Now, after 40 years working in the not-for-private-profit sector with charities and social enterprises, I’ve sort of succeeded in having a paperless office – mainly because I don’t have an office! My work requires me to be mobile – dropping anchor at two main locations during my three-day working week, with meetings in other places as required (which is quite often). The A10 from Royston to Waltham Cross is my workspace and everything I need to do my job is carried in a rucksack on my back and a computer bag in my hand. There’s no scope for gathering the sorts of piles of paper I would previously have ‘filed’ in a tray or two on my desk in the days when I had an office (to be periodically sorted, used, ignored, thrown away).

It’s a great discipline, it calls for advance planning – making sure I have the right pieces of information to hand for the various 1-2-1 meetings that are at the heart of my work and, after seven months, I feel I’m getting to grips with the demands of this new office-free role.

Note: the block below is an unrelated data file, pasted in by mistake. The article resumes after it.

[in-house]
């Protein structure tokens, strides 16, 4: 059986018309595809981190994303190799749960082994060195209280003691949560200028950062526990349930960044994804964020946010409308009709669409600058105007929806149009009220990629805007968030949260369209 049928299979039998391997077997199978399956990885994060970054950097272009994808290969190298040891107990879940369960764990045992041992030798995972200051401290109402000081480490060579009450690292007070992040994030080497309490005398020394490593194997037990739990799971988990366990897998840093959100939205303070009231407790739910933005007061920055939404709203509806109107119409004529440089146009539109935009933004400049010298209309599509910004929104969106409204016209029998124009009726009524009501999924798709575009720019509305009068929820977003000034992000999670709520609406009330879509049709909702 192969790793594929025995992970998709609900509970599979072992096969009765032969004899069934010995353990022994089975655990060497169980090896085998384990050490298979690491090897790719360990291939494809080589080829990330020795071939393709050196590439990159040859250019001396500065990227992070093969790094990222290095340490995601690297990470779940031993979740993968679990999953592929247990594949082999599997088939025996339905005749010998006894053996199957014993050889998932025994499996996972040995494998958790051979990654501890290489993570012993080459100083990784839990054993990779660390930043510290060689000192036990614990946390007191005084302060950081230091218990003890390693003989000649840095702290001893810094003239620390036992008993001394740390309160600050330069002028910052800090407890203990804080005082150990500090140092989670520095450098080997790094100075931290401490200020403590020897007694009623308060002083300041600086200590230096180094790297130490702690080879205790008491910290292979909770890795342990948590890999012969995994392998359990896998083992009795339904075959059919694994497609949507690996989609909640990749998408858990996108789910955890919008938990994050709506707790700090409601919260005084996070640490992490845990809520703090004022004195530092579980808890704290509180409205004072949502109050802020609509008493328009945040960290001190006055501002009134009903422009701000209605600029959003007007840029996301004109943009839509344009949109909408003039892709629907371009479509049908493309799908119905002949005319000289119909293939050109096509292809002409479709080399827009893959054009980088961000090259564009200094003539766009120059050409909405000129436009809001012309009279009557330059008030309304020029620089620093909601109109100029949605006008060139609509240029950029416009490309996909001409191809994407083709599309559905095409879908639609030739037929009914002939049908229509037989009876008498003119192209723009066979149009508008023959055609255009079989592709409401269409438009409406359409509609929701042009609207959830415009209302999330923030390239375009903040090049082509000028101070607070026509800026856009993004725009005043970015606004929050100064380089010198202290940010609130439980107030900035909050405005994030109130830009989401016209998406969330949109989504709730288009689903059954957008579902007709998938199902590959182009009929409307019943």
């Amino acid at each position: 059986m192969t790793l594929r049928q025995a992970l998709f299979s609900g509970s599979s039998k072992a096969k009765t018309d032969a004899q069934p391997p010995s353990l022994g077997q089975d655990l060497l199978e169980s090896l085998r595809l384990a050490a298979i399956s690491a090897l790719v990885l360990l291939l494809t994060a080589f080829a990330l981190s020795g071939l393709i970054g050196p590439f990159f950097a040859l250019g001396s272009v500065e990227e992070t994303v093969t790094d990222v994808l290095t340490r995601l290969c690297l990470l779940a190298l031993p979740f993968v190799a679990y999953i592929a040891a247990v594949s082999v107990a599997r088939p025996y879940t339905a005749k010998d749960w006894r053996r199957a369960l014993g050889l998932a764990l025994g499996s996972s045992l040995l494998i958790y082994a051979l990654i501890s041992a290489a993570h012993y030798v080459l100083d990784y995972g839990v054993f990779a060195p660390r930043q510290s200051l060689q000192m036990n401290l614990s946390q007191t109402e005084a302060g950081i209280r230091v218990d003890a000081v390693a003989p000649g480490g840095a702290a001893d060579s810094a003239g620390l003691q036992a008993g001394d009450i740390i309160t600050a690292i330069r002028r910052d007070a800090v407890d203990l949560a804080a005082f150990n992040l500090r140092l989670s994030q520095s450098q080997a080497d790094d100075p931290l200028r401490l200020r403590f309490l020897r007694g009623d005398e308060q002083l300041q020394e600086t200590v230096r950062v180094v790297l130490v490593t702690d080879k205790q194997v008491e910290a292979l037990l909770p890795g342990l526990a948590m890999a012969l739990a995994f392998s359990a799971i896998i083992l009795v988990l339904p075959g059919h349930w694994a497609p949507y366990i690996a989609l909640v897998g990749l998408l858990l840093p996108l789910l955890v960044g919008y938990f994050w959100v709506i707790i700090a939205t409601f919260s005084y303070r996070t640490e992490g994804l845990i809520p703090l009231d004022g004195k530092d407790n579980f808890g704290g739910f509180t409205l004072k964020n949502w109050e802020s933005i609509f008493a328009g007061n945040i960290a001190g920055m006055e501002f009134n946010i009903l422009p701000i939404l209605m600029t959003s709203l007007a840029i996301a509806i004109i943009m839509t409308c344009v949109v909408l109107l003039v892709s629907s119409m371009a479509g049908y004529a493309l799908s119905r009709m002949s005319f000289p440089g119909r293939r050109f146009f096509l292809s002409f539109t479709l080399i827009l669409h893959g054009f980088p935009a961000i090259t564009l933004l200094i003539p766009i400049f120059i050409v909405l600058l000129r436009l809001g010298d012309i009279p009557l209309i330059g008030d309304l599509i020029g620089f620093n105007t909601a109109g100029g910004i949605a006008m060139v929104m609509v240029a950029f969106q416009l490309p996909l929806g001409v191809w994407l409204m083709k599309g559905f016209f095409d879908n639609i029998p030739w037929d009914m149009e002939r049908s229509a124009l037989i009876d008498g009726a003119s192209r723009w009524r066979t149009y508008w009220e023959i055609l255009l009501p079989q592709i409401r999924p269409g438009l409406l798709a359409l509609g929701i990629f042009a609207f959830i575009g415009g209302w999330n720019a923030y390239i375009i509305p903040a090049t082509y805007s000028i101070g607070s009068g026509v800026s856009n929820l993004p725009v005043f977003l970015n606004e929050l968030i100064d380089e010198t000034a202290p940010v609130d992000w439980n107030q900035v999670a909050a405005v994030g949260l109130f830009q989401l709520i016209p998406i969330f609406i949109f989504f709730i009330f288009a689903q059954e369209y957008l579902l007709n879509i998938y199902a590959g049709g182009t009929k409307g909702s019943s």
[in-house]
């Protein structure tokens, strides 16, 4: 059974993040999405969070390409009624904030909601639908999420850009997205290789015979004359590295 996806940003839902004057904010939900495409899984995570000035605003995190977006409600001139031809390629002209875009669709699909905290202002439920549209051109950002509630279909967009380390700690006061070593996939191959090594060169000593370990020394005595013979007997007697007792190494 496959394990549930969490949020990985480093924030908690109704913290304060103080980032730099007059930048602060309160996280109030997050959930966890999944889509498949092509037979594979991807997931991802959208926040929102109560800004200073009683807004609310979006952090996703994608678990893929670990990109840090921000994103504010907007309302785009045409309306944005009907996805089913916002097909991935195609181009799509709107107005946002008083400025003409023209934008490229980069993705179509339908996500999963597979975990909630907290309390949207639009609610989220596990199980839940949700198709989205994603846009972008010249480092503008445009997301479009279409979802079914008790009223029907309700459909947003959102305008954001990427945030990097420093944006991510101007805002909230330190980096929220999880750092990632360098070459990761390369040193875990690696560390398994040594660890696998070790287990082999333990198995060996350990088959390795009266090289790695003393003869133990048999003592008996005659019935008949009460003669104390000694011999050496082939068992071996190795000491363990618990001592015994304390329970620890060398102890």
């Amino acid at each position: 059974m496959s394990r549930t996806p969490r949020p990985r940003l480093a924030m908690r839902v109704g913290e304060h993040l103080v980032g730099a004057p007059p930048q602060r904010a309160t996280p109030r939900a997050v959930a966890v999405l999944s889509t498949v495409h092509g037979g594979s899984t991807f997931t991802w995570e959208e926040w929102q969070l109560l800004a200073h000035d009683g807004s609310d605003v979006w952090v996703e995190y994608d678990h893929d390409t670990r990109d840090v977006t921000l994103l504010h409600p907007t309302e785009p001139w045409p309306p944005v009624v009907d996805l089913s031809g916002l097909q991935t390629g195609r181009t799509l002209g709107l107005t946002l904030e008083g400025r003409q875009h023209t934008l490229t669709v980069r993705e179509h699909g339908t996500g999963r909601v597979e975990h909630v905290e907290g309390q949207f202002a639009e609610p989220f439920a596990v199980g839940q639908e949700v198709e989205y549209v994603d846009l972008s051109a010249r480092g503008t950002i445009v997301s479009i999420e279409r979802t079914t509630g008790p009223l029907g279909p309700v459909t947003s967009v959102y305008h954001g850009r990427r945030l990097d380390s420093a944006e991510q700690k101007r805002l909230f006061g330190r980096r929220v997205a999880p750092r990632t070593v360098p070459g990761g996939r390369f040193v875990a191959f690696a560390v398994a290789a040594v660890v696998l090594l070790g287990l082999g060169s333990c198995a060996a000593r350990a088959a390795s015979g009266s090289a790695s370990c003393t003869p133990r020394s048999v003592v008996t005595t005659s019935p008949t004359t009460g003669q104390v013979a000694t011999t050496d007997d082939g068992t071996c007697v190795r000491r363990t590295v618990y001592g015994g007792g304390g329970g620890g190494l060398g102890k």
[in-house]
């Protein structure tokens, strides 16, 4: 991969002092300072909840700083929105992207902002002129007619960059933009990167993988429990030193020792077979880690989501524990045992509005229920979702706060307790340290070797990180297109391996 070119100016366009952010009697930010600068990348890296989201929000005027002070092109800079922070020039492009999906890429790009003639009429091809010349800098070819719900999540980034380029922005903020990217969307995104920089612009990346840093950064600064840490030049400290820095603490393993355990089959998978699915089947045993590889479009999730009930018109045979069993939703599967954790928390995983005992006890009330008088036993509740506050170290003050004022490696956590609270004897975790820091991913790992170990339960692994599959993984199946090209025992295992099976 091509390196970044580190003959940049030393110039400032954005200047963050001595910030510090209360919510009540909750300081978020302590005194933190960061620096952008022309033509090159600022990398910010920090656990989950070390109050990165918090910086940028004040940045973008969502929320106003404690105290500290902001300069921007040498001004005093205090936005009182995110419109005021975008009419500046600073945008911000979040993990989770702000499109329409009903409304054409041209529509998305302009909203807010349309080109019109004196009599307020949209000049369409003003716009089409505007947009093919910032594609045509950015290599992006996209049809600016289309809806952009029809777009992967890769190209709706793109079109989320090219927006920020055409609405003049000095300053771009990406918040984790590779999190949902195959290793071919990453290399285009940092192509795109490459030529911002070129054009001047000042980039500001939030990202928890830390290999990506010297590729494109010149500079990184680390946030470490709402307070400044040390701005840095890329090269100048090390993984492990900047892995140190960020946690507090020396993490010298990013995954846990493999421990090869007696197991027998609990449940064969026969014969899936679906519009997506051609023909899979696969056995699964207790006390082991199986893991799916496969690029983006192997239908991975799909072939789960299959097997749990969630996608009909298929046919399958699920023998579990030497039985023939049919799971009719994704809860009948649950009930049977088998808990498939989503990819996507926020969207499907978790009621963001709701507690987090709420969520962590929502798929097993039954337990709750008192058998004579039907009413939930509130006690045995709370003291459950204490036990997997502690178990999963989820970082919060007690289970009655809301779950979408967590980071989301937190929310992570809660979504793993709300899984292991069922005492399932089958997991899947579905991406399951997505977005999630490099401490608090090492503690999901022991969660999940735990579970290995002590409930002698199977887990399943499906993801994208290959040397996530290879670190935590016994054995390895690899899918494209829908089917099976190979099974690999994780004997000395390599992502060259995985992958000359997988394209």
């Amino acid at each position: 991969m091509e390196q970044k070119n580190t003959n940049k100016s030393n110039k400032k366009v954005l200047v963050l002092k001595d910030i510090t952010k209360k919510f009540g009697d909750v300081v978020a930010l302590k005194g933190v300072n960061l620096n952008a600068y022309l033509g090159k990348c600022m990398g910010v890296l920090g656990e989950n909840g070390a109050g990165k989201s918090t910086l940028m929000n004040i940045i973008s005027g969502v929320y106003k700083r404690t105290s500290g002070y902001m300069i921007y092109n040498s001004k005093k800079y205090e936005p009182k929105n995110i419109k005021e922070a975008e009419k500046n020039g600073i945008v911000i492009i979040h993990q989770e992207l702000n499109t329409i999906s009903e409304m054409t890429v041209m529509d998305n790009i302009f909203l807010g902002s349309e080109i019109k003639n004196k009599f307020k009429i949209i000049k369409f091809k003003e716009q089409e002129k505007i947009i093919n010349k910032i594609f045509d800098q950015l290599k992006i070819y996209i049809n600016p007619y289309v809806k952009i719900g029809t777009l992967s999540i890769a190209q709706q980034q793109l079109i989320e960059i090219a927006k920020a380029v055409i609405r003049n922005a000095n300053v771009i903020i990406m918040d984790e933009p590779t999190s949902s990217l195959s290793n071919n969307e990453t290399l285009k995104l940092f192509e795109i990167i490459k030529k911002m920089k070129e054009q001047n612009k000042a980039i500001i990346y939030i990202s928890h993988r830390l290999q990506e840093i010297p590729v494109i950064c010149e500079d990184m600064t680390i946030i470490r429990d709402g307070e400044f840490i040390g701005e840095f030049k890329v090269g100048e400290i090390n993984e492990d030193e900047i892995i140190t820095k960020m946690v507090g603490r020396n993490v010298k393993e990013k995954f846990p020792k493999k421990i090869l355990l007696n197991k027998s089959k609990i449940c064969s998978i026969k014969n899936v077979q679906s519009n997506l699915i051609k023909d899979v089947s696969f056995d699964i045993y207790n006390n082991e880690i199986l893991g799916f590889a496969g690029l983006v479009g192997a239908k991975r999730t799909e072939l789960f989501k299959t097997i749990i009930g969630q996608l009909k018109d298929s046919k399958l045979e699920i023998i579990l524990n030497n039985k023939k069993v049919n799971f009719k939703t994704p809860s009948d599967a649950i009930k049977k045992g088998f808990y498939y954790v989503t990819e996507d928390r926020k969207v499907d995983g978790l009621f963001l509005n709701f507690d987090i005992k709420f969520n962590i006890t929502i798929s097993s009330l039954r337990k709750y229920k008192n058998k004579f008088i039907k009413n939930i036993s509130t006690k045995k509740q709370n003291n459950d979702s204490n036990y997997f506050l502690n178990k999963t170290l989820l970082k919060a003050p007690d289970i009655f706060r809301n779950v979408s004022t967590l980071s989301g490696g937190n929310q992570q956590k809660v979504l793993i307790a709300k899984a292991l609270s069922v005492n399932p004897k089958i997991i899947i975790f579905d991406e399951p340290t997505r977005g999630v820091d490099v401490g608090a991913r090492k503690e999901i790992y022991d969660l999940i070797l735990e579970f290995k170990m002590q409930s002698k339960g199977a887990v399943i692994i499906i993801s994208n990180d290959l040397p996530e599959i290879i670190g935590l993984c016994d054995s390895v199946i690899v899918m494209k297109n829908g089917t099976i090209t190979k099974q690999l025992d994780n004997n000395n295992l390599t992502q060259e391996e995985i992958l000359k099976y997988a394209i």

But alas, even now it’s not paperless.

A large amount of paper is still required for an impressive amount of record-keeping that is required of my day-to-day activity. The records are read in hard-copy format before being stored electronically. This somewhat flies in the face of the increasing need to conserve resources, including trees, and the expectation that data is carefully protected. Sadly, the paperwork that goes with a funded-programme of work is, in our case just that – paperwork.

https://www.gocanvas.com/content/blog/post/the-history-of-the-paperless-office/

Wine by weight

I don’t want to give the impression that my holidays revolve around alcohol, but this June I was looking forward to a special service provided by a small Greek supermarket that I’d visited two years previously.

At that time the enterprising owner offered to fill your own container (usually a bottle, but it could be a basin – only joking) with pleasant and affordable local red or white wine and would then charge the customer according to the weight of wine (having weighed the container before and after). This meant you could buy as little or as much as you wanted and, importantly, it cut down on single-use bottles – never a bad thing in a world of increasing consumption and waste of non-renewable resources and in a country which is still , I think, in a financial crisis.